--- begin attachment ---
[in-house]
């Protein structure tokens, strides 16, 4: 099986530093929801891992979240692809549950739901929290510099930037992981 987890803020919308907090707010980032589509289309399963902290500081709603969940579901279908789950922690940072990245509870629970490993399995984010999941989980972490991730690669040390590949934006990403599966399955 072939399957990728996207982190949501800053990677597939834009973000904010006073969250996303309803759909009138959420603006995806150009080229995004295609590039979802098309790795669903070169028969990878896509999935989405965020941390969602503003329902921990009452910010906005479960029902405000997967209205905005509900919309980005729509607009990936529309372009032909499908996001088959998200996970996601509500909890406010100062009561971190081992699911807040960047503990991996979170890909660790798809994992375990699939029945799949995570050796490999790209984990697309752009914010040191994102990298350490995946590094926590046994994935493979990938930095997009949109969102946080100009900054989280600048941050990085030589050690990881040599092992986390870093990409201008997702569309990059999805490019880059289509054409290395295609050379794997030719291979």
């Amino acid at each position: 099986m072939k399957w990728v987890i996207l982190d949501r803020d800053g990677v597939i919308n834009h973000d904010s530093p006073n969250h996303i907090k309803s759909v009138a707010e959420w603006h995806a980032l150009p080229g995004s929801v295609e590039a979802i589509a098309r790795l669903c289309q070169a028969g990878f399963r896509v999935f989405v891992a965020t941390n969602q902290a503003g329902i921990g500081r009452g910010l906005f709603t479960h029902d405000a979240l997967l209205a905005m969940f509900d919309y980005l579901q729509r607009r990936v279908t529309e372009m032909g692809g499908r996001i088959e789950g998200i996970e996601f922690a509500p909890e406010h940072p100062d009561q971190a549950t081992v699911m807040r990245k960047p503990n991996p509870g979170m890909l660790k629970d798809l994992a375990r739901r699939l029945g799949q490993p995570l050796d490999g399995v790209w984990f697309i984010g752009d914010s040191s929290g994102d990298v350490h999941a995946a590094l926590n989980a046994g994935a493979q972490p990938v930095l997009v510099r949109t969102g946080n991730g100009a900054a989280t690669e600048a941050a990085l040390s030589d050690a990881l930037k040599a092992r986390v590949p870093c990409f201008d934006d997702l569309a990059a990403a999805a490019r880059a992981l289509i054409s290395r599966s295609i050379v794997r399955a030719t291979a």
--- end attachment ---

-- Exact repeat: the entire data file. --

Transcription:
[in-house]
């Protein structure tokens, strides 16, 4: 099986530093929801891992979240692809549950739901929290510099930037992981 987890803020919308907090707010980032589509289309399963902290500081709603969940579901279908789950922690940072990245509870629970490993399995984010999941989980972490991730690669040390590949934006990403599966399955 072939399957990728996207982190949501800053990677597939834009973000904010006073969250996303309803759909009138959420603006995806150009080229995004295609590039979802098309790795669903070169028969990878896509999935989405965020941390969602503003329902921990009452910010906005479960029902405000997967209205905005509900919309980005729509607009990936529309372009032909499908996001088959998200996970996601509500909890406010100062009561971190081992699911807040960047503990991996979170890909660790798809994992375990699939029945799949995570050796490999790209984990697309752009914010040191994102990298350490995946590094926590046994994935493979990938930095997009949109969102946080100009900054989280600048941050990085030589050690990881040599092992986390870093990409201008997702569309990059999805490019880059289509054409290395295609050379794997030719291979």
């Amino acid at each position: 099986m072939k399957w990728v987890i996207l982190d949501r803020d800053g990677v597939i919308n834009h973000d904010s530093p006073n969250h996303i907090k309803s759909v009138a707010e959420w603006h995806a980032l150009p080229g995004s929801v295609e590039a979802i589509a098309r790795l669903c289309q070169a028969g990878f399963r896509v999935f989405v891992a965020t941390n969602q902290a503003g329902i921990g500081r009452g910010l906005f709603t479960h029902d405000a979240l997967l209205a905005m969940f509900d919309y980005l579901q729509r607009r990936v279908t529309e372009m032909g692809g499908r996001i088959e789950g998200i996970e996601f922690a509500p909890e406010h940072p100062d009561q971190a549950t081992v699911m807040r990245k960047p503990n991996p509870g979170m890909l660790k629970d798809l994992a375990r739901r699939l029945g799949q490993p995570l050796d490999g399995v790209w984990f697309i984010g752009d914010s040191s929290g994102d990298v350490h999941a995946a590094l926590n989980a046994g994935a493979q972490p990938v930095l997009v510099r949109t969102g946080n991730g100009a900054a989280t690669e600048a941050a990085l040390s030589d050690a990881l930037k040599a092992r986390v590949p870093c990409f201008d934006d997702l569309a990059a990403a999805a490019r880059a992981l289509i054409s290395r599966s295609i050379v794997r399955a030719t291979a």